Dear Selfless Esteem,
I have noticed that when I look at one negative aspect of myself, it seems to turn into a downward spiral of looking at ALL my negative traits. How can I stop this cycle and just look and work on one trait at a time?
Dear Downward Spiraler,
You are not alone in experiencing the downward spiral of self-criticism. Every person has been down that spiral. Take comfort in knowing that this is normal and inevitably happens. Otherwise, you will beat yourself up for beating yourself up, causing you to go even deeper down the spiral! ツ
When the barrage of self-criticism starts, nothing is off limits. Every area of our lives is a target: our mistakes, regrets, sense of competence, areas in need of improvement, and even things we can’t necessarily control like our physical features.
As we fall down the spiral of negative thoughts, we feel bad about ourselves. Depression, anxiety, fear, insecurity, and other negative emotions overtake us. Then these negative feelings affect our behavior. We may isolate ourselves, give up, blame others, and become irritable.
Thoughts of self-harm and suicide might surface too. If so, call or text the National Suicide Prevention Lifeline at 988. Another option is the chat feature at Lifeline Chat : Lifeline (suicidepreventionlifeline.org) There are also suicide hotlines in each state. If you’re in immediate danger, of course call 911. For other countries, please see this list of suicide crisis lines.
How to Defeat Self Criticism
One way to escape the downward spiral is to change our thoughts. Let’s stop evaluating ourselves and contemplate God’s viewpoint. (See the post “Why Selfless Esteem Is Better Than Self Esteem” for more details about this process.) He sees you as perfect (Song of Solomon 6:9). But how can that be when we are not perfect? The Bible says God is love (1 John 4:16), and love does not dwell on offenses (1 Corinthians 13:5). We’ve all made mistakes, big and small, but He does not ruminate on our past sins and failures (Isaiah 43:25), and so neither should we.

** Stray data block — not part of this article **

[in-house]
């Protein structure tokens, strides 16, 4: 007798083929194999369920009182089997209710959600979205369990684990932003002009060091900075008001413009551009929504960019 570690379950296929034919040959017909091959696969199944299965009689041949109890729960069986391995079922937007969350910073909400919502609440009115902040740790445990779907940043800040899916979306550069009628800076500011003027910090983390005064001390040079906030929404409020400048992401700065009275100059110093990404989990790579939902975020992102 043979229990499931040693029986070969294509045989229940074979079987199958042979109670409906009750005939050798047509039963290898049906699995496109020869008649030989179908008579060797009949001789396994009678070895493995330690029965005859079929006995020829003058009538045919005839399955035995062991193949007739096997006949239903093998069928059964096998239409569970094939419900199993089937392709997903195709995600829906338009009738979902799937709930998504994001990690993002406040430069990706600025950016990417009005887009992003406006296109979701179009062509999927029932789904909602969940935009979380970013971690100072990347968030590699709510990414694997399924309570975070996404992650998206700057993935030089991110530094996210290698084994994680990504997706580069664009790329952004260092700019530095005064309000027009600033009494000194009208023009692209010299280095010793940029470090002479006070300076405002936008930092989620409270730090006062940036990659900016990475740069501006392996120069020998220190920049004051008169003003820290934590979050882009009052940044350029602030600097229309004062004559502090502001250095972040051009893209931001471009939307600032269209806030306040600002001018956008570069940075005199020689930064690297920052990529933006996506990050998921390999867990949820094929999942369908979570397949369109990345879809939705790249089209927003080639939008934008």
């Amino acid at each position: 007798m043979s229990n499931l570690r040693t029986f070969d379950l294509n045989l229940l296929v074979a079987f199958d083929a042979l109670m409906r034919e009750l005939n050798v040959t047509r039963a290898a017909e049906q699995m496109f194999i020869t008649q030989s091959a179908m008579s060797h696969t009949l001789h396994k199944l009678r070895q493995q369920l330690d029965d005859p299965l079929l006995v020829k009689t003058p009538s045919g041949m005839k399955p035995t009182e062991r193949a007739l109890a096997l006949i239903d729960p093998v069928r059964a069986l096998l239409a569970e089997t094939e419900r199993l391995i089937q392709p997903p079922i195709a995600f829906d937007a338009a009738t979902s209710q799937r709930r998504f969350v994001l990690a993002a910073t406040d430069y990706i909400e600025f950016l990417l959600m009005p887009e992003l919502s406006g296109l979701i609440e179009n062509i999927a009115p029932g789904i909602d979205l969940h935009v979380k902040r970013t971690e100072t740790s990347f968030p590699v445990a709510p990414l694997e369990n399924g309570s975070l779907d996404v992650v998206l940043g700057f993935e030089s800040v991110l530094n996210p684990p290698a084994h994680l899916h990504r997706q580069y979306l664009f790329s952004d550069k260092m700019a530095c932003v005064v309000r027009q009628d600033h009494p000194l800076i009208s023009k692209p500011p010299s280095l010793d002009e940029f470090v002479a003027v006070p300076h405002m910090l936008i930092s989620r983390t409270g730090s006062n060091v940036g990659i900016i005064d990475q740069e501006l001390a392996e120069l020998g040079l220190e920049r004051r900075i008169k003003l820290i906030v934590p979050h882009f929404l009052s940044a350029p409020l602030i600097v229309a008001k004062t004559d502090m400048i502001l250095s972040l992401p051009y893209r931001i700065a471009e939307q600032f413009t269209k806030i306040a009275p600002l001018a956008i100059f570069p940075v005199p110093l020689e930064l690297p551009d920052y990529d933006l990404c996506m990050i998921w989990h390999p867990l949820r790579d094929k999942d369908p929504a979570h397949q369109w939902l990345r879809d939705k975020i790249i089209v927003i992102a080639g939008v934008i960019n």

When we continually think positive thoughts (Philippians 4:8) about God’s unconditional love and receive His perfect love, we are free to love ourselves unconditionally. As a result, our feelings change to peace and joy, and our interactions with others improve.
Furthermore, think of all the positive traits God has given you. Thank Him for each one. Your gratitude will lift your spirits.
Another way to escape the downward spiral of self-criticism is to change your behavior, which will then affect your mood and thoughts. Do something kind for yourself. It can even be simple and quick, such as the following:
- Drink a warm beverage.
- Rest your eyes for five minutes.
- Give your neck a mini-massage.
- Take a few deep breaths.
- And any other great ideas I know you have 🙂
For more explanation and additional practical tips, see Dr. Tracey Marks’ video about “How To Silence Your Inner Critic.”
I hear you protesting, “But you don’t know how much I’ve messed up!” Welcome to the human race; “all have sinned and fall short of the glory of God” (Romans 3:23). And here’s the good news: we are “justified freely by His grace through redemption that is in Christ Jesus” (Romans 3:24).
What is the worst you’ve done anyway? Murder? Paul was involved in killing the martyr Stephen (Acts 8:1), yet he chose to forget the past and “press toward the goal for the prize of the upward call of God in Christ Jesus” (Philippians 3:13-14). Consider what I heard Pastor Ricky Temple say in a sermon: “Education is expensive; pay the tuition and move on.” In other words, let’s learn from our mistakes and move forward.
As we grow, let’s be patient and compassionate with ourselves as God is. He understands we are a work in progress because He is transforming us to become more like Him (2 Corinthians 3:18). Allow Him to take you off the downward spiral and shape you into the best version of yourself (Isaiah 64:8). 😇
All Scripture quotations, unless otherwise indicated, are taken from the Holy Bible, New King James Version®. Copyright © 1984 by Thomas Nelson Publishers, Nashville, TN. Used by permission. All rights reserved.
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